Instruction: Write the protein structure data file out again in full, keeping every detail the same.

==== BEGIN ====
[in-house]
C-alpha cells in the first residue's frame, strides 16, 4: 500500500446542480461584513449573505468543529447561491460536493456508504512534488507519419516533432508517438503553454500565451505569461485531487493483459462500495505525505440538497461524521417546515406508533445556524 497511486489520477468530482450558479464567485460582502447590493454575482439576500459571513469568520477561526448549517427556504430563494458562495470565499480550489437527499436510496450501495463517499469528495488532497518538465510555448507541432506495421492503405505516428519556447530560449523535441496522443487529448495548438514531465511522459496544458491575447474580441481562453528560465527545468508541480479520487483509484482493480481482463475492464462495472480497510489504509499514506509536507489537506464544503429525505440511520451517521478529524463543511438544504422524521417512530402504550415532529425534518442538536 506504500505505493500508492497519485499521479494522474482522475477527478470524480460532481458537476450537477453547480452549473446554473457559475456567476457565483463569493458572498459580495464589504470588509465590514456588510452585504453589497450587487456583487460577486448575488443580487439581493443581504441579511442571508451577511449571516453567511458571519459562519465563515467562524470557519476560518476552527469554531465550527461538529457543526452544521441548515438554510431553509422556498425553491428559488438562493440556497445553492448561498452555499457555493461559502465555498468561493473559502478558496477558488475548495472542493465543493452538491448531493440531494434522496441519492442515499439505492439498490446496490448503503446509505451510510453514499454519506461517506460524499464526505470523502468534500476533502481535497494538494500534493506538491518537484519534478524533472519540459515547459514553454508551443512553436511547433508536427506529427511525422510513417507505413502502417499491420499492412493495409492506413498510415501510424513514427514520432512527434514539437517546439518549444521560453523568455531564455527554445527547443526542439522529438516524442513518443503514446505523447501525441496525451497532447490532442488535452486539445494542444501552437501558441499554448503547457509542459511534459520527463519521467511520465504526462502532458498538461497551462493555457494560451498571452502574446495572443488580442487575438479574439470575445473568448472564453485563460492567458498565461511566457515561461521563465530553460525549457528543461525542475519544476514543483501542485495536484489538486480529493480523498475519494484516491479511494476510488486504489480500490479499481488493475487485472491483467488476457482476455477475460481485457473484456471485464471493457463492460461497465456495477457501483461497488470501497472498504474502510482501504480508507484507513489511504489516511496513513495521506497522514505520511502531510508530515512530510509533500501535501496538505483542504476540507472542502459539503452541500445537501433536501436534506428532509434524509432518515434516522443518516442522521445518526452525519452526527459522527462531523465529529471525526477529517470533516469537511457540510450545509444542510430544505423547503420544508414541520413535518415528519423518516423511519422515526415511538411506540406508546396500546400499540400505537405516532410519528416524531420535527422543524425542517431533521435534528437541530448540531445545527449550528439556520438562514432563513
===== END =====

[in-house]
C-alpha cells in the first residue's frame, strides 16, 4: 500500500446542480461584513449573505468543529447561491460536493456508504512534488507519419516533432508517438503553454500565451505569461485531487493483459462500495505525505440538497461524521417546515406508533445556524 497511486489520477468530482450558479464567485460582502447590493454575482439576500459571513469568520477561526448549517427556504430563494458562495470565499480550489437527499436510496450501495463517499469528495488532497518538465510555448507541432506495421492503405505516428519556447530560449523535441496522443487529448495548438514531465511522459496544458491575447474580441481562453528560465527545468508541480479520487483509484482493480481482463475492464462495472480497510489504509499514506509536507489537506464544503429525505440511520451517521478529524463543511438544504422524521417512530402504550415532529425534518442538536 506504500505505493500508492497519485499521479494522474482522475477527478470524480460532481458537476450537477453547480452549473446554473457559475456567476457565483463569493458572498459580495464589504470588509465590514456588510452585504453589497450587487456583487460577486448575488443580487439581493443581504441579511442571508451577511449571516453567511458571519459562519465563515467562524470557519476560518476552527469554531465550527461538529457543526452544521441548515438554510431553509422556498425553491428559488438562493440556497445553492448561498452555499457555493461559502465555498468561493473559502478558496477558488475548495472542493465543493452538491448531493440531494434522496441519492442515499439505492439498490446496490448503503446509505451510510453514499454519506461517506460524499464526505470523502468534500476533502481535497494538494500534493506538491518537484519534478524533472519540459515547459514553454508551443512553436511547433508536427506529427511525422510513417507505413502502417499491420499492412493495409492506413498510415501510424513514427514520432512527434514539437517546439518549444521560453523568455531564455527554445527547443526542439522529438516524442513518443503514446505523447501525441496525451497532447490532442488535452486539445494542444501552437501558441499554448503547457509542459511534459520527463519521467511520465504526462502532458498538461497551462493555457494560451498571452502574446495572443488580442487575438479574439470575445473568448472564453485563460492567458498565461511566457515561461521563465530553460525549457528543461525542475519544476514543483501542485495536484489538486480529493480523498475519494484516491479511494476510488486504489480500490479499481488493475487485472491483467488476457482476455477475460481485457473484456471485464471493457463492460461497465456495477457501483461497488470501497472498504474502510482501504480508507484507513489511504489516511496513513495521506497522514505520511502531510508530515512530510509533500501535501496538505483542504476540507472542502459539503452541500445537501433536501436534506428532509434524509432518515434516522443518516442522521445518526452525519452526527459522527462531523465529529471525526477529517470533516469537511457540510450545509444542510430544505423547503420544508414541520413535518415528519423518516423511519422515526415511538411506540406508546396500546400499540400505537405516532410519528416524531420535527422543524425542517431533521435534528437541530448540531445545527449550528439556520438562514432563513